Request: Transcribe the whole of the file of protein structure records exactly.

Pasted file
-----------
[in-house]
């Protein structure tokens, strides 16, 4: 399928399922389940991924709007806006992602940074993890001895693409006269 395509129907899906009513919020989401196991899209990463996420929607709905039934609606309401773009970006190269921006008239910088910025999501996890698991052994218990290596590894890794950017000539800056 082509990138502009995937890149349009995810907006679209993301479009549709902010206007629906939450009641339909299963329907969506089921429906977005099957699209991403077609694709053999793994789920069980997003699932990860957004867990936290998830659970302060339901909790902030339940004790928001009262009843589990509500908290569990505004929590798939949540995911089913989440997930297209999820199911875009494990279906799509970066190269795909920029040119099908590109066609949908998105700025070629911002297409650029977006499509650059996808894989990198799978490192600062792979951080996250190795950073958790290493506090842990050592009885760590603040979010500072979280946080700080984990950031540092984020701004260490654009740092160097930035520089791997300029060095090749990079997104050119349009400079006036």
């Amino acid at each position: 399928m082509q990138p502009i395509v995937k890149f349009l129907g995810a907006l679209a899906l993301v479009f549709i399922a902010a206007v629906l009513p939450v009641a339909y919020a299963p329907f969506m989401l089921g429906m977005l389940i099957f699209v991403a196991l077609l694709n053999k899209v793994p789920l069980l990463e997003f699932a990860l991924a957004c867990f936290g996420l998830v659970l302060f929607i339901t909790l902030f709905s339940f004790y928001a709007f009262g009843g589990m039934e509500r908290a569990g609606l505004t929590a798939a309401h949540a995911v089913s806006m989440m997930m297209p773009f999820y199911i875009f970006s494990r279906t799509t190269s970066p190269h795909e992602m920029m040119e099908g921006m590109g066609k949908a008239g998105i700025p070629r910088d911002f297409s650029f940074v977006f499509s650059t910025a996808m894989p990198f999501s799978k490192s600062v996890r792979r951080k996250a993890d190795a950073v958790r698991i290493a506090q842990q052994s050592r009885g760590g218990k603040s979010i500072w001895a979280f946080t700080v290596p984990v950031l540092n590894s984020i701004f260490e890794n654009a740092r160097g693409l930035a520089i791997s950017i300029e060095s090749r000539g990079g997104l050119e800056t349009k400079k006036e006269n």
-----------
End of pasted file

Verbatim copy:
[in-house]
């Protein structure tokens, strides 16, 4: 399928399922389940991924709007806006992602940074993890001895693409006269 395509129907899906009513919020989401196991899209990463996420929607709905039934609606309401773009970006190269921006008239910088910025999501996890698991052994218990290596590894890794950017000539800056 082509990138502009995937890149349009995810907006679209993301479009549709902010206007629906939450009641339909299963329907969506089921429906977005099957699209991403077609694709053999793994789920069980997003699932990860957004867990936290998830659970302060339901909790902030339940004790928001009262009843589990509500908290569990505004929590798939949540995911089913989440997930297209999820199911875009494990279906799509970066190269795909920029040119099908590109066609949908998105700025070629911002297409650029977006499509650059996808894989990198799978490192600062792979951080996250190795950073958790290493506090842990050592009885760590603040979010500072979280946080700080984990950031540092984020701004260490654009740092160097930035520089791997300029060095090749990079997104050119349009400079006036």
């Amino acid at each position: 399928m082509q990138p502009i395509v995937k890149f349009l129907g995810a907006l679209a899906l993301v479009f549709i399922a902010a206007v629906l009513p939450v009641a339909y919020a299963p329907f969506m989401l089921g429906m977005l389940i099957f699209v991403a196991l077609l694709n053999k899209v793994p789920l069980l990463e997003f699932a990860l991924a957004c867990f936290g996420l998830v659970l302060f929607i339901t909790l902030f709905s339940f004790y928001a709007f009262g009843g589990m039934e509500r908290a569990g609606l505004t929590a798939a309401h949540a995911v089913s806006m989440m997930m297209p773009f999820y199911i875009f970006s494990r279906t799509t190269s970066p190269h795909e992602m920029m040119e099908g921006m590109g066609k949908a008239g998105i700025p070629r910088d911002f297409s650029f940074v977006f499509s650059t910025a996808m894989p990198f999501s799978k490192s600062v996890r792979r951080k996250a993890d190795a950073v958790r698991i290493a506090q842990q052994s050592r009885g760590g218990k603040s979010i500072w001895a979280f946080t700080v290596p984990v950031l540092n590894s984020i701004f260490e890794n654009a740092r160097g693409l930035a520089i791997s950017i300029e060095s090749r000539g990079g997104l050119e800056t349009k400079k006036e006269n």